Shortlisting should only start when recruitment has closed. Although e-Recruiter allows you to view application forms during the advertisement period, you should not attempt to begin shortlisting until after the closure date.

Each interviewer should then make time to individually consider all of the applications against the essential and desirable criteria. Using the essential criteria on the person specification in the first instance, and then the desirable criteria if too many candidates remain, they should determine whether applicants are appointable or not and record their decision, along with valid reasons, on the shortlisting decision form [xlsx].

Interviewers should rank their shortlists in order as the final shortlisting may require some discussion about the relative merits of candidates and consequently where the candidates may be considered overall. This is another opportunity to consider the gender profile of shortlisted candidates.

Normally, if the interview and selection process is scheduled for one day, a shortlist of no more than six candidates is practical. Interviewers should therefore put together individual lists showing their shortlisted candidates in order. Do encourage all panelists to be aware that unconscious bias is common. If they find their shortlist does not reflect, for example, the gender balance of applicants overall, they should review their choices.

Mention, evidence, output

First and foremost you should consider whether the applicants meet the essential criteria. Essential criteria are of equal merit and are not ranked and should therefore all be considered when assessing the application forms. A useful way of doing this is the 'Mention, Evidence, Output' assessment approach.

  • Interviewers should review the application documents to see whether the individual mentions the essential criteria and to what extent. For example; the essential criteria includes 'ability to give presentaitons to a wide variety of audiences' and the application form states: 'I have given numerous presentations to audiences ranging in size from 10 to 1000'. If the individual makes no mention of an essential criteria it can be considered that they do not meet the requirements of the role.
  • Where the individual has mentioned an essential criteria the interviewer should then assess the content with a view to consider what evidence is provided in support. Using the example above the individual has provided further evidence to meet this; 'My most recent presentations have been at the International Conference on X, held in London, where I gave the first key note speech to 1000 members, followed by two presentations on Z to audiences of 200 alongside 4 seminars to audiences of 20'. If the individual does not include evidence, although they seemingly meet the essential criteria by way of a mention of the essential criteria, their application form is weakened and may therefore not be amongst the top shortlist. However, panellists should be aware that some candidates will underplay or over-emphasise the importance of particular activities and there is some evidence, for example, that women in particular are more reluctant to highlight their successes.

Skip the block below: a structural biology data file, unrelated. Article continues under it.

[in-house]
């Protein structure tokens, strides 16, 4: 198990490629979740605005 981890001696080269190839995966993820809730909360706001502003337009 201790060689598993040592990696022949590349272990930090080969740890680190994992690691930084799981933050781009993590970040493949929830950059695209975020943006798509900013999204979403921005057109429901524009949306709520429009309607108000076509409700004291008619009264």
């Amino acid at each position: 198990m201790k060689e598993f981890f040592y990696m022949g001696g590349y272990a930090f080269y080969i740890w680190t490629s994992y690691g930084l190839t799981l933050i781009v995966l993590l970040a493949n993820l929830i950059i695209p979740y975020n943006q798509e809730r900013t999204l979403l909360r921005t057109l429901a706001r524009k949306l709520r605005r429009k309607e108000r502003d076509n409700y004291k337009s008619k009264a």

• Where the individual has both mentioned an essential criteria and provided evidence a way of separating the very best from the group of candidates is to consider any output the candidate can describe. Again using the above example a possible output could be, for example 'Following my key note speech at the International Conference on X I was invited to submit my paper to the W Journal and subsequently my proposals were taken up by the UK Government Department of V and are now part of Government strategy'.

Ranking candidates: desirable criteria

Where you have considered all applications, using appropriate methods to assess the essential criteria you may have sufficient numbers for a final shorlist. However, where you have a high number of individuals who meet the essential criteria, the desirable criteria should then also be assessed.

The desirable criteria may be of different weights and therefore may be ranked in an order. It is important that this ranking is confirmed before shortlisting takes place to ensure interviewers are assessing against the same base. When desirable criteria are considered the same assessment as for the essential criteria should take place. The 'Mention, Evidence, Output' approach, if used for the essential criteria, could be equally used for the desirtable criteria. This should then give a smaller shortlist.

Application vs interview

Some criteria may be hard to assess from the application form. For example, criteria concerning verbal communications which may ask for 'the ability to communicate in clear and accurate manner' may result in only some information from the application form being able to be assessed when interviewing the candidate will reveal whether they actually meet the criteria. In such circumstances every effort should be made to glean from the application form sufficient evidence to meet the criteria in the first instance using the method used against all other criteria.

If the panel believes the candidate seems to meet the particular criteria, but will nonetheless need to test the criteria at interview, it is appropriate to shortlist. However, where there is insufficient evidence and the panel is not content that the individual meets the criteria in the first instance the individual should not be shortlisted.